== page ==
Shale gas could end SA's oil dependence

Johannesburg - South Africa’s shale gas reserves in the Karoo represent the world's fourth-largest resource of this valuable form of energy and are sufficient to end the country's dependence on crude oil.

If Shell and Sasol’s controversial exploration work should result in the shale-gas resources being developed, this could have far-reaching consequences.

It would not only create hundreds of thousands of jobs, but also break Eskom's dependence on coal to generate electricity, dramatically reduce South Africa's carbon bisulphide emissions, and even make hundreds of small-scale manufacturing industries sustainable.

That is the view of Professor Philip Lloyd, who heads the Energy Institute at the Cape Peninsula University of Technology, and gives a new perspective to the emotional debate on shale-gas extraction since Shell applied in February for an exploration licence for this valuable energy resource in the environs of Graaff-Reinet.

If the exploration indicates that the gas can be exploited, this will totally alter the structure of our country's economy, said Lloyd during a debate in Midrand. The debate was being held on the temporary prohibition of scale-gas exploration imposed by government in March.

Lloyd believed Shell should be congratulated for its willingness to invest in this expensive process, although he also reckoned that operations needed to be strictly regulated.

If Shell should succeed with its exploration, said Lloyd, jobs would be created on a scale never before seen in South Africa. It would also bring about a large decline in greenhouse gas emissions in this country.

According to the United States Geological Survey (USGS), which maintains global surveys of energy resources, Karoo shale gas is the fourth largest resource in the world. It was originally estimated that there was about 1 000 trillion cubic feet (tcf) of shale gas in the Karoo, but geological data collected over the years have reduced this to about 450 tcf.

The tcf unit is an abbreviation used in oil and exploitation to indicate the size of gas resources. It represents a million, million cubic feet.

This is enormous. Mossgas was built on the supposition that there was at most 1 tcf in the undersea gas resource feeding that plant.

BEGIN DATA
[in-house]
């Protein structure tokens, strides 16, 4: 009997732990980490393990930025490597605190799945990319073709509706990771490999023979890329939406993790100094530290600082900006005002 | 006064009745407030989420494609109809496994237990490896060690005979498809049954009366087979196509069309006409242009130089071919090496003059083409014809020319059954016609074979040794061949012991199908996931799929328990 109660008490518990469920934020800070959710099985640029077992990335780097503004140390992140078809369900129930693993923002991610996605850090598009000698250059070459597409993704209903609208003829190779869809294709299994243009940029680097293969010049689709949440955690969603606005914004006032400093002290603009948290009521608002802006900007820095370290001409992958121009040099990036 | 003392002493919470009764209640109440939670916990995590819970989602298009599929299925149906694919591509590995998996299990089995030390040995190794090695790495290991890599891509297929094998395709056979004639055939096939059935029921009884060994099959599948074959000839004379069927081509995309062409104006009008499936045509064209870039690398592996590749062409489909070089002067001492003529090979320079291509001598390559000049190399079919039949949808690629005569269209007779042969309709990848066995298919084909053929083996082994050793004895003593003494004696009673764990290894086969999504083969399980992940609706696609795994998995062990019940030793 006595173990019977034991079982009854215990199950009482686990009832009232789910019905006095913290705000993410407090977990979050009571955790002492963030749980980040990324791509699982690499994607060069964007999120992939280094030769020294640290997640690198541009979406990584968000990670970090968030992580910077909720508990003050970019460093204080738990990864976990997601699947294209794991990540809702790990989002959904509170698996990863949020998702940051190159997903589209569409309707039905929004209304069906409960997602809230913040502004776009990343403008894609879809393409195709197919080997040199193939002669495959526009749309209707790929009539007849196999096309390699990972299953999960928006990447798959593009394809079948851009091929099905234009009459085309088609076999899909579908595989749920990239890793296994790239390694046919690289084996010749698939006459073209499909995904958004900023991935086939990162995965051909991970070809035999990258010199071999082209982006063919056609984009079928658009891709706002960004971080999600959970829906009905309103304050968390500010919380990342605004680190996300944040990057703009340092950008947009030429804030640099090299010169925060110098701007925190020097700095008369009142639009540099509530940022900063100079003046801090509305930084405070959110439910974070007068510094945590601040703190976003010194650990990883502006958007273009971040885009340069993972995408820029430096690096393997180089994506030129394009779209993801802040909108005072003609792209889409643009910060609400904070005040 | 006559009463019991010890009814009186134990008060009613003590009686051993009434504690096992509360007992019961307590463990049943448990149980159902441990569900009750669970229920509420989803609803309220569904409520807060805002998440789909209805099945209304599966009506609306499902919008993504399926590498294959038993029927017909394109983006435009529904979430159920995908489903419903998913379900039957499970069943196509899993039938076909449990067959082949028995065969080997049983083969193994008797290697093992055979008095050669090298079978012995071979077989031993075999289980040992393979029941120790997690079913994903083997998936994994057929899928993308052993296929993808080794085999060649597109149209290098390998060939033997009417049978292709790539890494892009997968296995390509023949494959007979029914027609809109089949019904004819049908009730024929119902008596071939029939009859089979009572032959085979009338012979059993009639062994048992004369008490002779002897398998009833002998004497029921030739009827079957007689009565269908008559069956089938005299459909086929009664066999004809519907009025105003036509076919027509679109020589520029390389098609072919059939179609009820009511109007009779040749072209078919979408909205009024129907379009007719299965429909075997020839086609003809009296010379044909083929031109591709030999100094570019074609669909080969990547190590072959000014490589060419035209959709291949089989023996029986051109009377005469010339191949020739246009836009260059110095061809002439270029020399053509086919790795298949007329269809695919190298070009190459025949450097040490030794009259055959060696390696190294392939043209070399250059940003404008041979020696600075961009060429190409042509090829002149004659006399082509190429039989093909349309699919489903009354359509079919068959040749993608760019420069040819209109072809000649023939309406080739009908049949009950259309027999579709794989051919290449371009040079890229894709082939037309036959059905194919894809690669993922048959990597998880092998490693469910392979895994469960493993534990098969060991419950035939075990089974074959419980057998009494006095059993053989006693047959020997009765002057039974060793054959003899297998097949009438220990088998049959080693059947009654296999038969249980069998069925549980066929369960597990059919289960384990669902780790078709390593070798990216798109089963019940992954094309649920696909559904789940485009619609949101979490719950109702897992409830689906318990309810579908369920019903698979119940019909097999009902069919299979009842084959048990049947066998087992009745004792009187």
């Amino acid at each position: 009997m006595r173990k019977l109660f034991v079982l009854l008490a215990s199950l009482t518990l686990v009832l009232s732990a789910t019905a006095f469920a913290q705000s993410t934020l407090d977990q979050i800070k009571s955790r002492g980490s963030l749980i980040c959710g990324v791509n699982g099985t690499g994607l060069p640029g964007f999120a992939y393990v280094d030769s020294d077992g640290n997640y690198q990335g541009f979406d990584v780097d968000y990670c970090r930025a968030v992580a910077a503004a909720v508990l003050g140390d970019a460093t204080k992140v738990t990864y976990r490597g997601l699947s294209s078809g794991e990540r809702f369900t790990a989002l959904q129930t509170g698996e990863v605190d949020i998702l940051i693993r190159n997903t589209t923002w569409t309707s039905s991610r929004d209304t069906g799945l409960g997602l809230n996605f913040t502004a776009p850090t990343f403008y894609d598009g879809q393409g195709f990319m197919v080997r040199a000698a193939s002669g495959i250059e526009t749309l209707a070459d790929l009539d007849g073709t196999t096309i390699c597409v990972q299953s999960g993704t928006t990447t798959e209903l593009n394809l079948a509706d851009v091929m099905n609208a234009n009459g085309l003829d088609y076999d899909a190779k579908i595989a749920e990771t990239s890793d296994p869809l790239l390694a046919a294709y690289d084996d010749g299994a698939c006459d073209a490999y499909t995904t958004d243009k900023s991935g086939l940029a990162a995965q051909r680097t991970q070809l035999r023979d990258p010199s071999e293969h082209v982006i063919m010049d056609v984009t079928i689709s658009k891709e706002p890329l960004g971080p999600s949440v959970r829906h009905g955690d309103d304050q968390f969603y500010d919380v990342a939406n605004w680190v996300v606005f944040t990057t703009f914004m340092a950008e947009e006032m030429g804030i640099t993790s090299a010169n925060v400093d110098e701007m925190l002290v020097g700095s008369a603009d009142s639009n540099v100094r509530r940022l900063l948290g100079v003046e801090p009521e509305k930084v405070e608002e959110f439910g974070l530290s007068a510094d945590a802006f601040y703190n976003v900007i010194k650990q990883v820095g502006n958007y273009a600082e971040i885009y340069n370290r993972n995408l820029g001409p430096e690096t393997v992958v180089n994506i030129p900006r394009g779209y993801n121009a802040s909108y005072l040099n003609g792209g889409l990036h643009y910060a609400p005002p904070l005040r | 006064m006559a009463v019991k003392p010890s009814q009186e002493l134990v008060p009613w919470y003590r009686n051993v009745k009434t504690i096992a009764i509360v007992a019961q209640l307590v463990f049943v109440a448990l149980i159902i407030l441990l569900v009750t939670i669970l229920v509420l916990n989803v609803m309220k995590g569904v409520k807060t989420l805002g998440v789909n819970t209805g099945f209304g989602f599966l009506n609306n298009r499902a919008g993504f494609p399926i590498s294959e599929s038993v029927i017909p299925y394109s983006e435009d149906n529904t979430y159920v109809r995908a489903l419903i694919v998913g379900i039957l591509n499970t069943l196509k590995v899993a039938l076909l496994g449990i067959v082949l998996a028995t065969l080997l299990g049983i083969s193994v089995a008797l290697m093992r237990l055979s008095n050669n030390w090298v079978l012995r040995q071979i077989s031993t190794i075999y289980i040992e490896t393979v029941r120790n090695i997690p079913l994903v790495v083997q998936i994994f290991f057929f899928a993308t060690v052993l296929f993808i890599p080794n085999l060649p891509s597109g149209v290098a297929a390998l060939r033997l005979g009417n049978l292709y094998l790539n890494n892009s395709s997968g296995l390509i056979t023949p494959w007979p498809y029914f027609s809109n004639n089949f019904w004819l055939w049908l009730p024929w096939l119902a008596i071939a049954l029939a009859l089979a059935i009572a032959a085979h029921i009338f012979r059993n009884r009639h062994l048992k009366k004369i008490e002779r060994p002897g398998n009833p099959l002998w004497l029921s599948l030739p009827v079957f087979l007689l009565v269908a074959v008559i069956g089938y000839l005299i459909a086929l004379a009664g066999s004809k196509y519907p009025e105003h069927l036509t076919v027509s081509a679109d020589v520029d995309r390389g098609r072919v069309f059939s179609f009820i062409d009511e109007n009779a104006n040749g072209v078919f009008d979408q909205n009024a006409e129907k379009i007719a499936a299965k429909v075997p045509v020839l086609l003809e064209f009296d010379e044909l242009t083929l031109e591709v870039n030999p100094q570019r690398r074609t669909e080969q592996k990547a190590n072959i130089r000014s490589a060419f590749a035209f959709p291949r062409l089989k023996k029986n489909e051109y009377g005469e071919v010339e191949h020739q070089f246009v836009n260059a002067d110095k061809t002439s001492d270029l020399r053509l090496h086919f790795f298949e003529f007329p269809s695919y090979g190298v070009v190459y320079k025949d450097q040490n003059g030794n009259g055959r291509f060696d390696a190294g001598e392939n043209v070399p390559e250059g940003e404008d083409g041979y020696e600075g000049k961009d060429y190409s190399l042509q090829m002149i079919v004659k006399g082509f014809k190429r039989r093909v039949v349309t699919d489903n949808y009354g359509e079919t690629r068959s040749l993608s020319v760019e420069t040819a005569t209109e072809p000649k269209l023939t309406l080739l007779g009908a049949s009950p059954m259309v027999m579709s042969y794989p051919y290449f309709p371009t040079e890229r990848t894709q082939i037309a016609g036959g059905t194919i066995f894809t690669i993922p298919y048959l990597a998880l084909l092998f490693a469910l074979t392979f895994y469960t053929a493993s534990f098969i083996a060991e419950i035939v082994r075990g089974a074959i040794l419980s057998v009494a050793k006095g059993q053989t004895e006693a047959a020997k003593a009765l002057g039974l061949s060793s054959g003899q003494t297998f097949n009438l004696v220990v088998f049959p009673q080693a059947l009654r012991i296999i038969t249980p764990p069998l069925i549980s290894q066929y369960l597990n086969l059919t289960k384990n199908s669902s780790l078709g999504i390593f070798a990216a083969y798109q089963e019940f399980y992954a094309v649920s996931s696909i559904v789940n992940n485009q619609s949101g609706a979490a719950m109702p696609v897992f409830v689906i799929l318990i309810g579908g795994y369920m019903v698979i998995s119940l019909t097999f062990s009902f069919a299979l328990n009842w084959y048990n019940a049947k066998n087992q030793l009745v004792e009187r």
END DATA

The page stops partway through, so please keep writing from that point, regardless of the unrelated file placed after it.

If the Karoo resource is even close to the amount indicated by the USGS, South Africa would be able to erect gas turbines for electricity generation all along the coastline. This would end the country’s dependence on coal to generate electricity.

The exploration work on developing infrastructure to exploit the gas would take about five years. Building gas turbines to generate electricity would take at most two years.

Shale gas is also the best available reducing agent for iron ore. New steel works could be created on the Sishen-Saldanha iron ore route, as “beautiful steel” could be manufactured using it, said Lloyd.

More than 40m tons of iron ore is exported along the Sishen-Saldanha route to Asia and Europe. Lump iron ore from Sishen is some of the most sought-after iron ore globally, but cannot be processed into steel here because of the cost, particularly that of energy for heat for the reduction process.

Lloyd said that he considered the country's shale-gas resource large enough to feed several gas-to-liquid-fuel plants to produce fuel. This could in fact make South Africa totally independent of imported crude oil, he said.

Natural gas is also exceptionally suited as an energy resource for manufacturing in small industries such as those for bricks, tiles, cement, ceramics, bakeries and galvanised sheet metal.

Many years ago Sasol [JSE:SOL] began importing natural gas from Mozambique to Secunda. It was a relatively small quantity, but the demand became so big that Sasol recently decided to increase imports by 50%. By-products of Sasol's sales, according to Lloyd's research, have already stimulated 350 new small companies.

One of the other participants in the debate, Dr Chris Hartnody, a geologist from Umvoto, a non-governmental organisation, warned that the hydrological fracturing (fracking) processes used to exploit shale gas could lead to earthquakes in the Karoo. But Lloyd pointed out that the Karoo was “accustomed” to drilling – there are hundreds of water boreholes in the semi desert region. He also rejected the widespread environmental fears of pollution.

There is little evidence that fracturing has ever polluted underground water. Shale rock is extremely deep and the boreholes used for hydraulic fracturing have to be absolutely impermeable – or the shale rock cannot be fractured, said Lloyd.

Boreholes have up to five layers of steel and cement casings to ensure that they are 100% impermeable.

Lloyd has researched the environmental issues regarding hydraulic fracturing for shale gas in the US and Canada. Most environmental problems arise from the dumping of secondary waste products, but this can be controlled through regulation, he said.

There is little evidence that fracking contaminates underground water sources, he declared. Underground water is almost always shallow, while shale gas is very deep.

The holes are usually 5 000 to 7 000 metres underground, and fracking is done in horizontal stopes at the deepest point.

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